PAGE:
MPDC hold the rights to finance, rehabilitate, construct, operate, manage, maintain, develop and optimise the entire concession area. The company also holds the powers of a Port Authority, being responsible for maritime operations, piloting, towing (tugboats), stevedoring, terminal and warehouse operations, as well as the port’s development plan.

The Port Master Plan, approved by the Government of Mozambique, sets out a strategy for the future development of the Port and provides a framework for berth and channel improvements, development of landside facilities and expansion of service corridors and other associated infrastructure.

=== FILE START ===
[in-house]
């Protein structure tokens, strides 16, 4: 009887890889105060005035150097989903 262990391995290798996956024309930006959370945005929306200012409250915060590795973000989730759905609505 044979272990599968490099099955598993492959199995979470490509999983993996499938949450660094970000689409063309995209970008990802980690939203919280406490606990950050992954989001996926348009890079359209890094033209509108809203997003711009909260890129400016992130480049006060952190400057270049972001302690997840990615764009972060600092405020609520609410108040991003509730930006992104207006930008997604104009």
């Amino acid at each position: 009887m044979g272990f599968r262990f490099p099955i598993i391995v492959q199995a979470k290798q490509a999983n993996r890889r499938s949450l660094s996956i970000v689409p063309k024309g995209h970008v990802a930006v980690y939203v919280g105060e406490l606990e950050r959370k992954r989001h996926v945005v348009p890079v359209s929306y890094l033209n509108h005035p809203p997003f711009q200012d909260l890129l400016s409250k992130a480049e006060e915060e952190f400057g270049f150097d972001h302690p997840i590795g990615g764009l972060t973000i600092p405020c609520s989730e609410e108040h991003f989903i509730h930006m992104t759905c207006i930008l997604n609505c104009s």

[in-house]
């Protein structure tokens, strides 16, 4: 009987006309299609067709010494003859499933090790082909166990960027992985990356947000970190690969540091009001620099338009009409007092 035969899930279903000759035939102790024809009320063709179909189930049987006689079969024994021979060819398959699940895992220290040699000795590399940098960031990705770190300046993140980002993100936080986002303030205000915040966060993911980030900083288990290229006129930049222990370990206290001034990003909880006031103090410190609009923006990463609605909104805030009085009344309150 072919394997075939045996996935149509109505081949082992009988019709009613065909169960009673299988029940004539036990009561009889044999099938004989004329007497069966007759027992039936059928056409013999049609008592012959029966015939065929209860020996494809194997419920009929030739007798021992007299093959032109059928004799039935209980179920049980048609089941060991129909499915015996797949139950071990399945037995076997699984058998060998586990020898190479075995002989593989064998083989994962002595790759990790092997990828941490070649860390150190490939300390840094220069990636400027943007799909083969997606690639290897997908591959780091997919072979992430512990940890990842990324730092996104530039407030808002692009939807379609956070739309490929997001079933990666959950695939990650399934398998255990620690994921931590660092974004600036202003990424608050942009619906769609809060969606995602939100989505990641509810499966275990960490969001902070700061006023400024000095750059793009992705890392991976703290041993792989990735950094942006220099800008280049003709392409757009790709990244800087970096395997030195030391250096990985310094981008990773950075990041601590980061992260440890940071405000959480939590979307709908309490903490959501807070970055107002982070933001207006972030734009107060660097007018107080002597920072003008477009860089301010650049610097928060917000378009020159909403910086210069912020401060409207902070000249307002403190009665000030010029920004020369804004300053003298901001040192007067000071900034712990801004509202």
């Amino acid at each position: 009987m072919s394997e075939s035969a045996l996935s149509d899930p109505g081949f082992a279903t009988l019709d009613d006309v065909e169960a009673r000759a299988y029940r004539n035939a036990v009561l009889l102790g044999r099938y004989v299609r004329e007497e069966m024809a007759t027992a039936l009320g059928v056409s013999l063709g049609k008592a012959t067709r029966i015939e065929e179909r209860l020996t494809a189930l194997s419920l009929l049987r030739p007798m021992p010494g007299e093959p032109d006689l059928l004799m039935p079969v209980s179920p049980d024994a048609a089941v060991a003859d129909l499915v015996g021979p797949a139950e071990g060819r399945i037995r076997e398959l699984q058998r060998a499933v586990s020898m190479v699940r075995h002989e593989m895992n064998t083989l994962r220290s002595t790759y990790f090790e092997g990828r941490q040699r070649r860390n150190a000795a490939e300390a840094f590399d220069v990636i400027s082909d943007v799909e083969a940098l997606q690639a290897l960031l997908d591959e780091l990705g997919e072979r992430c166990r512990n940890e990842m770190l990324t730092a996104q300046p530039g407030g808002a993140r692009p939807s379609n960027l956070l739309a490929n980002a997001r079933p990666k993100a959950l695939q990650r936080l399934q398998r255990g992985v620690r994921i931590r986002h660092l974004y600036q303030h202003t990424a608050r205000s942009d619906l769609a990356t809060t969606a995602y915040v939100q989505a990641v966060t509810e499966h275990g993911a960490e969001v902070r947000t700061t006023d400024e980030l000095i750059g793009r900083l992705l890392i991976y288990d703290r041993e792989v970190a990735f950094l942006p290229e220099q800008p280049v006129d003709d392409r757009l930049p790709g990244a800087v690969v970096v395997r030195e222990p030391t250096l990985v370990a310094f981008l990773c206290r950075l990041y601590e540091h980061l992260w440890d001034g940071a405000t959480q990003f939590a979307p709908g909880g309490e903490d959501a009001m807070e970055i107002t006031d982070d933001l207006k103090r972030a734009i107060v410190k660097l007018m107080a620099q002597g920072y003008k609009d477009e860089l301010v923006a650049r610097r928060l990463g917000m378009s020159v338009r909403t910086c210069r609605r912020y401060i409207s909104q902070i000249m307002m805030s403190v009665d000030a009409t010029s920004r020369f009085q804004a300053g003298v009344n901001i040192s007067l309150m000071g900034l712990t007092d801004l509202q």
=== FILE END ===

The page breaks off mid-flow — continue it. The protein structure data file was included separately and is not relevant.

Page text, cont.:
The dredging of the access channel to the Port of Maputo was completed in January 2017 allowing vessels with a sailing draft of up to 14.2 metres on the tide (up to 80 000 tons), to enter the Port. In excess of US$ 700 million has already been invested by MPDC, its shareholders and sub-concessionaires, which has resulted in volumes increasing year on year.

It is expected that volumes handled through the port will increase to 40 million tons by 2020, a considerable growth from the 5 million tons handled at the start of the concession in 2003. A further US$ 300 million will be invested in the port which will create more than 43 000 jobs, directly or indirectly.

The upgraded port and infrastructure will live beyond the concession period and will contribute to the economic growth of the country for years to come.